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8 Outstanding Outdoor Games for Preschoolers

children jumping on brown hays during daytime

There is no doubt about it… Preschoolers love to be outdoors. Fresh air, natural light, and the feel of the wind on their little faces, the sound of birdsong in summer or the crackle of colorful leaves and the snap of twigs in winter. There’s a sensory feast out there for free that we can tap into for our little learners whenever we want to. No wonder kids almost always choose to play outside than to play indoors!

So what are you waiting for? Let’s get outside and start to play.

Here are my favorite outdoor games to play with pre-schoolers. 

1. Color Match

For this outdoor game, you will need 5 large pieces of laminated card in the following colors:

  • Red

  • Green

  • Brown

  • Purple 

  • Yellow

Lay the cards out in front of the children and spend a little time talking about the different colors to see if they can think of things that are the same color, for example, you might talk about yellow flowers, yellow sun and yellow butter. 

What to do:

  • Go and explore your outdoor area to find items that match the 5 colors. 

  • Depending on the time of year, you may want to adapt the purple card to blue, but generally, I’ve found that these colors work best for this activity. 

  • Bring back any items that match the colors and lay them on the cards.

  • When everyone has had time to explore, come back together and invite the children to talk about all the wonderful and colorful treasures you have found.

  • This may include different-sized and shaped leaves, colorful flowers, snails, caterpillars, berries, stones feathers, seeds, cones or dried grasses. There will be plenty of other exciting finds to talk about, too. 

Talk to the children about collecting flowers. It’s fine to collect flowers that grow in abundance such as dandelions and daisies, but make sure no rare wildflowers are collected. You could take a photograph instead or lead the other children to where they are growing to see them. Make sure all mini beasts are carefully replaced in their natural habitat.

You can repeat this fun game at different times of the year and you will find lots of other different treasures.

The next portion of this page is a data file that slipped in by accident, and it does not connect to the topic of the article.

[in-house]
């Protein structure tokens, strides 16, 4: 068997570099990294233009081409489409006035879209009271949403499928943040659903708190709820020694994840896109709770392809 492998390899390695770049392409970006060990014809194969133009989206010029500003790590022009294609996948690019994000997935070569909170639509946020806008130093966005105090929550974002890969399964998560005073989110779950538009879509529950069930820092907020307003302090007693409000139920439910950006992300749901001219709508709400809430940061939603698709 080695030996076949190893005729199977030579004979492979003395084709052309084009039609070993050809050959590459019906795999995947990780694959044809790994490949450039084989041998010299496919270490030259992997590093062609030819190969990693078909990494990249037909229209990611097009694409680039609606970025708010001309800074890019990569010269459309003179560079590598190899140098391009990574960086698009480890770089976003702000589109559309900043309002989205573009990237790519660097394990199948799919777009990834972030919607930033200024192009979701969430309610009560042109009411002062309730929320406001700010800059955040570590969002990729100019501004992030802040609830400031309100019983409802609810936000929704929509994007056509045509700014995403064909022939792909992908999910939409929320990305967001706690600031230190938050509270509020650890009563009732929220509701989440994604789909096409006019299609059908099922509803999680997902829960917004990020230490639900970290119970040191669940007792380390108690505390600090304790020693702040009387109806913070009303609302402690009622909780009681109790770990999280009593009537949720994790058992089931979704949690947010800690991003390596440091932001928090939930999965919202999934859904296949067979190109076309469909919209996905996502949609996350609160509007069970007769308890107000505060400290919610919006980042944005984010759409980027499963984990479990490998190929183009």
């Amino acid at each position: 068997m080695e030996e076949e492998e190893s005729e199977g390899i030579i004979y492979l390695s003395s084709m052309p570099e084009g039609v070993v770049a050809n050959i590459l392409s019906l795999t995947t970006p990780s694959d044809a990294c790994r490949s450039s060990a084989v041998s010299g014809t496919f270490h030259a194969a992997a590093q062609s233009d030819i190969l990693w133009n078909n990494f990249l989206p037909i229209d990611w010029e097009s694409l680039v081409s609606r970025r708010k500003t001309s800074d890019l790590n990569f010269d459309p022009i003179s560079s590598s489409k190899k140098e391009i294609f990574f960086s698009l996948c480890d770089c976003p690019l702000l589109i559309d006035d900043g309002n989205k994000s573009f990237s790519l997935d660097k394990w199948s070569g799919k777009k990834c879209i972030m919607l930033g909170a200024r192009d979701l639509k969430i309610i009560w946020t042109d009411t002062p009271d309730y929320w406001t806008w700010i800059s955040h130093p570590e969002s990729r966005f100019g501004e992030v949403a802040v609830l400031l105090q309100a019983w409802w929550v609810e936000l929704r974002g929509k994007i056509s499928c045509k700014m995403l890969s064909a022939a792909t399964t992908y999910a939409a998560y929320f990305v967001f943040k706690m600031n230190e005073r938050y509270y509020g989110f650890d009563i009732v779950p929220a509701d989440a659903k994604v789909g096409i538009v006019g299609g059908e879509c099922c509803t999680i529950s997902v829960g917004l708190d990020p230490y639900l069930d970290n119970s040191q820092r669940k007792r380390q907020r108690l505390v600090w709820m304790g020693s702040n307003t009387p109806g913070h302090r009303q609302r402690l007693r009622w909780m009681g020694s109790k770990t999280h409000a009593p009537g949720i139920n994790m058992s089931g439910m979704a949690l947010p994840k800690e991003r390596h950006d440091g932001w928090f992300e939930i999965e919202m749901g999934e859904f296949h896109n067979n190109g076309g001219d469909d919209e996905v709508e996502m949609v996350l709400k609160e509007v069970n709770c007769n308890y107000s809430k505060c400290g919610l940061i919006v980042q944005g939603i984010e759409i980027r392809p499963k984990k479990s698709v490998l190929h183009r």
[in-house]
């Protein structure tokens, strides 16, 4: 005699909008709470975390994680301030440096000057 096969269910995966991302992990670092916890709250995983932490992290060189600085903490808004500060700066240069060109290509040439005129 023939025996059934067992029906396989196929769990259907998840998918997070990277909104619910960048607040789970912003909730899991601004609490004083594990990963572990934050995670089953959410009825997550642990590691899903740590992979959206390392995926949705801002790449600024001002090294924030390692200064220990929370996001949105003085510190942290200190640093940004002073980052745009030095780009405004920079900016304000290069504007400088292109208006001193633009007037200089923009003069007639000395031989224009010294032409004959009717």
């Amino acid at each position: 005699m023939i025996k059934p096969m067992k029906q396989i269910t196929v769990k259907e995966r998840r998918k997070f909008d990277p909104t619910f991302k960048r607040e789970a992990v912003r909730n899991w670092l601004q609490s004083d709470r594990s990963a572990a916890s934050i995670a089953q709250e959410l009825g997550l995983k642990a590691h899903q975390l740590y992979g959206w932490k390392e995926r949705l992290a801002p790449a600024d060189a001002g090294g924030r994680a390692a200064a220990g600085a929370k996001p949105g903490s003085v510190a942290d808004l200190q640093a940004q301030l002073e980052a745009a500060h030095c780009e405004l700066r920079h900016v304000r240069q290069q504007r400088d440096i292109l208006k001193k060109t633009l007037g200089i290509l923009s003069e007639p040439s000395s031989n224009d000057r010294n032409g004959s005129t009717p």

2. Hopscotch


A classic outdoor game, hopscotch is even older than I am. But it’s still a great game for developing lots of skills for example:

  • It keeps children active. Younger kids especially love these classic outdoor games!

  • It gives opportunities to practice hopping and jumping.

  • It helps develop social skills as the children have to take turns. 

  • It helps children learn to count.

  • It helps children understand which number comes next in sequence.

  • In this version, it also encourages number matching. 

If you have a forest site or woodland space to use, you can make hopscotch boxes and numbers from twigs and branches. If you have a yard, no need to worry – a piece of chalk has been working for at least the last hundred years. Just in case you’ve never played this classic game, here are the rules:

 What to do:

  • Draw numbers 1 to 10 in a grid of squares that alternate between 1 box and 2 boxes.

  • Put a number line next to the hopscotch grid.

  • Throw a pebble.

  • Whichever square it lands on, hop on one foot, then jump onto two, repeatedly until you reach the number with the marker stone on it.

  • Bend down to pick up your stone, jump off the hopscotch and run to the number line to point to the number you hit.

  • Run to the back of the line to wait your turn for another go.

  • Encourage all the children to count as the next player is hopping and jumping.

3. Welly Throwing

Welly throwing is one of the most fun outdoor games for kids. Most settings have a box of wellies for the outdoor area, but if you don’t, charity shops are a great place to start collecting pairs of Wellingtons. This is a popular outdoor game that includes lots of learning. It particularly helps building skills in :

  • Throwing and aiming

  • Running and retrieving

  • Turn-taking

  • Measuring

  • Counting

  • Waiting

What to do:

  • Find a suitable space to throw your wellies.

  • Ask the children to line up in a row.

  • Make sure they know they are not to throw until you say their name (this can take a bit of practice).

  • Throw your welly as far as you can

  • Swing your arm back, bend the opposite knee, and try and throw it up and away from you.

  • The adult needs to wear wellies for this, too, so that they can count in paces how far the welly went.

  • Encourage the children to count the paces with you to see who had the biggest throw. 

4. Balloon Tennis

Close-up Photo of Colorful Pastel Balloons

Not doing the balloon toss game, although that one is super fun as well. Let’s play balloon tennis! This is one of the most enjoyable classic outdoor games because pre-schoolers just love balloons! Their unpredictability and colorfulness are so exciting when you are little. This outdoor game works best in an enclosed space on a calm day. It doesn’t work in high winds.

What to do:

  • Blow up some colorful balloons.

  • Provide a net by tying a piece of rope or strong string between two posts and draping a large cloth or piece of fabric over the string. This should be just high enough for your pre-schoolers to see over.

  • Bat the balloons back and forth over the net using the flat part of your hands. 

  • Count how many times you can keep it in the air before it falls to the ground.

This is a brilliant activity and a fun way to learn the opposites:

  • High and low